The Jesus and Mary Chain have settled with Warner Music Group over the band’s efforts to terminate the music label’s rights to its music.
According to court documents filed on Thursday, Warner Music Group and Scottish alt-rockers The Jesus and Mary Chain have settled the band’s lawsuit filed in 2021. The US District Court in Los Angeles agreed to dismiss the band’s case with prejudice, meaning it cannot be filed again.
Neema Amini, a lawyer representing the band, said the dispute was “amicably resolved” with no further details of the settlement provided. The band’s founding members Jim and William Reid, alleged that Warner Music refused to acknowledge their notice to the label that they were reclaiming their copyrights in their debut 1985 album, Psychocandy, and other recordings. The lawsuit followed an initial notice of termination issued to WMG by the band in 2019.
Per the 1976 US Copyright Act, creators can terminate grants of copyright interests of their work after 35 years with certain restrictions. The law has been the subject of lawsuits by and against numerous musicians and other artists. The Reids’ lawsuit sought all of Warner Music’s “gains and profits” of their work in an amount to be determined at trial or $2.55 million in damages.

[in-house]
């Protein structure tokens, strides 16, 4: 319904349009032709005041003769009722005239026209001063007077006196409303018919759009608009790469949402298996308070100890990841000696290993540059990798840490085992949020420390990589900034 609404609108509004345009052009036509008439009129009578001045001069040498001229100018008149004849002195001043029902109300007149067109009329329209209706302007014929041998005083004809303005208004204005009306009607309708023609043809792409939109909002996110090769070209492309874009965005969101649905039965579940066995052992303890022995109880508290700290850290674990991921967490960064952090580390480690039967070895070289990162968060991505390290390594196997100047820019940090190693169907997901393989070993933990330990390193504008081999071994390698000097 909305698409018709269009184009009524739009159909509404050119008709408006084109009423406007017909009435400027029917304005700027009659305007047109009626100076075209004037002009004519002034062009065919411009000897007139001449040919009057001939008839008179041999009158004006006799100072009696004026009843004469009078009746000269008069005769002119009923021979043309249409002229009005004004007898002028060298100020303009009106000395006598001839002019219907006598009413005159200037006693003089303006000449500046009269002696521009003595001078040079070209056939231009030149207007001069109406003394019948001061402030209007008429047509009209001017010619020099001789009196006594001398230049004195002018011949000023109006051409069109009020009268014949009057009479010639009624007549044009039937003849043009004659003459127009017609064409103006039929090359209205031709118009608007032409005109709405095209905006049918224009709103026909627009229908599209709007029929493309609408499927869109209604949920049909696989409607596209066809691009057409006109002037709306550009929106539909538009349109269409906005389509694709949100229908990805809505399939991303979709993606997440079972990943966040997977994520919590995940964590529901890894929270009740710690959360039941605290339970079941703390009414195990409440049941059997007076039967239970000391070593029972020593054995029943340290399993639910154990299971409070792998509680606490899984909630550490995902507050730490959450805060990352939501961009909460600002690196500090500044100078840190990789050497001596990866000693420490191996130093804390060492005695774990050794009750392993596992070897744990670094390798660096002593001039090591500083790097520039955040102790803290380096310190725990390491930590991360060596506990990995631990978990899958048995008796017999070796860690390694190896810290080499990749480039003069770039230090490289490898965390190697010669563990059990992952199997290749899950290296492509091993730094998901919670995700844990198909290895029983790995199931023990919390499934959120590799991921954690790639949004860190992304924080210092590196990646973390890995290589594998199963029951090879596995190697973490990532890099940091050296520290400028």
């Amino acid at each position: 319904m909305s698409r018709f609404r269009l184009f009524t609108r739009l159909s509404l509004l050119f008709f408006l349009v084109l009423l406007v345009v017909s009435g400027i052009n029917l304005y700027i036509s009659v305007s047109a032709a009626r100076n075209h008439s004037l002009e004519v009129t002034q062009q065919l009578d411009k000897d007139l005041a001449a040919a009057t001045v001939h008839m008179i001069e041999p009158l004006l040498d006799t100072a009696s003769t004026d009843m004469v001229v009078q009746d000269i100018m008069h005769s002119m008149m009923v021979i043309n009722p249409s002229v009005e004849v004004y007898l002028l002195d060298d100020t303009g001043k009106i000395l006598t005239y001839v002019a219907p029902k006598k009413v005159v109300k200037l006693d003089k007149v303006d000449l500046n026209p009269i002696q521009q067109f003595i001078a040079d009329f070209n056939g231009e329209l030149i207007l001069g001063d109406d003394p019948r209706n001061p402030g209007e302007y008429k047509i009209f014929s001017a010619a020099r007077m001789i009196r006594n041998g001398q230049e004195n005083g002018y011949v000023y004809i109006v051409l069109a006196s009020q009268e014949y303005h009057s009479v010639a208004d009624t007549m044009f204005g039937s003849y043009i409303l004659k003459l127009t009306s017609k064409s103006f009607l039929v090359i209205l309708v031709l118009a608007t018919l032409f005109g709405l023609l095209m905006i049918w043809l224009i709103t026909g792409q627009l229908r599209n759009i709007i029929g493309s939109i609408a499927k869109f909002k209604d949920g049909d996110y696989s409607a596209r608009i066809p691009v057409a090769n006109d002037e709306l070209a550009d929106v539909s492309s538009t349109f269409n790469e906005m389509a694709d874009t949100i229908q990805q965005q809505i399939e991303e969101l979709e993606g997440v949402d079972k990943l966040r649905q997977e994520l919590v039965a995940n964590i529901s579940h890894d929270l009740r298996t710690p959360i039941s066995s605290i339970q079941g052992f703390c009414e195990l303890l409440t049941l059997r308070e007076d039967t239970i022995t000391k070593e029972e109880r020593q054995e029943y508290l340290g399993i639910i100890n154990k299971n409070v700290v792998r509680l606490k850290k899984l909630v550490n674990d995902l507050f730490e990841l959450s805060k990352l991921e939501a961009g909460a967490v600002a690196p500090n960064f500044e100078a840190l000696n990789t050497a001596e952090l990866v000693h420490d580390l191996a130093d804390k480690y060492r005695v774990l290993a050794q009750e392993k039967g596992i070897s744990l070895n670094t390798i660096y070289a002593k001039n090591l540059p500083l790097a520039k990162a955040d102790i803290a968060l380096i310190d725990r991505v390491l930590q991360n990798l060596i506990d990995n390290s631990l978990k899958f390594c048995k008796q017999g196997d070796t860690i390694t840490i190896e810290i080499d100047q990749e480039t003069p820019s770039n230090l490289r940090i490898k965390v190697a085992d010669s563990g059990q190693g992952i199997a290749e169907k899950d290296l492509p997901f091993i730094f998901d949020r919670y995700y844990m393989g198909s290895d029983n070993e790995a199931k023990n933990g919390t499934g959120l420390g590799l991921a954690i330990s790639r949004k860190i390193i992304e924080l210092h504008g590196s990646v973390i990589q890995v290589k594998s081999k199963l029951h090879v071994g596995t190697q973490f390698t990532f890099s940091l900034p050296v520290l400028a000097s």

In 1985, the band signed with WEA Records, a predecessor to Warner Music, which Warner Music says makes them the original owner of the works — not the band — and that the group could not terminate the copyrights. Additionally, Warner Music told the court that the band’s lawsuit was time-barred, breaching its contract with WEA.
A trial for the case was set to begin in September. Still, Melissa Battino, VP of Business Affairs at WMG-owned Rhino Entertainment Group, stated in a letter from December 2020 that the band’s initial notice of termination served to Warner Music Group in 2019 would not have been enough to terminate WMG’s US rights, undoubtedly leading to the lawsuit. Battino argues that the band “never owned any copyrights in the recordings” by copyright law in their native UK. Battino adds that having served the termination notice in the first place could breach the band’s original recording contract.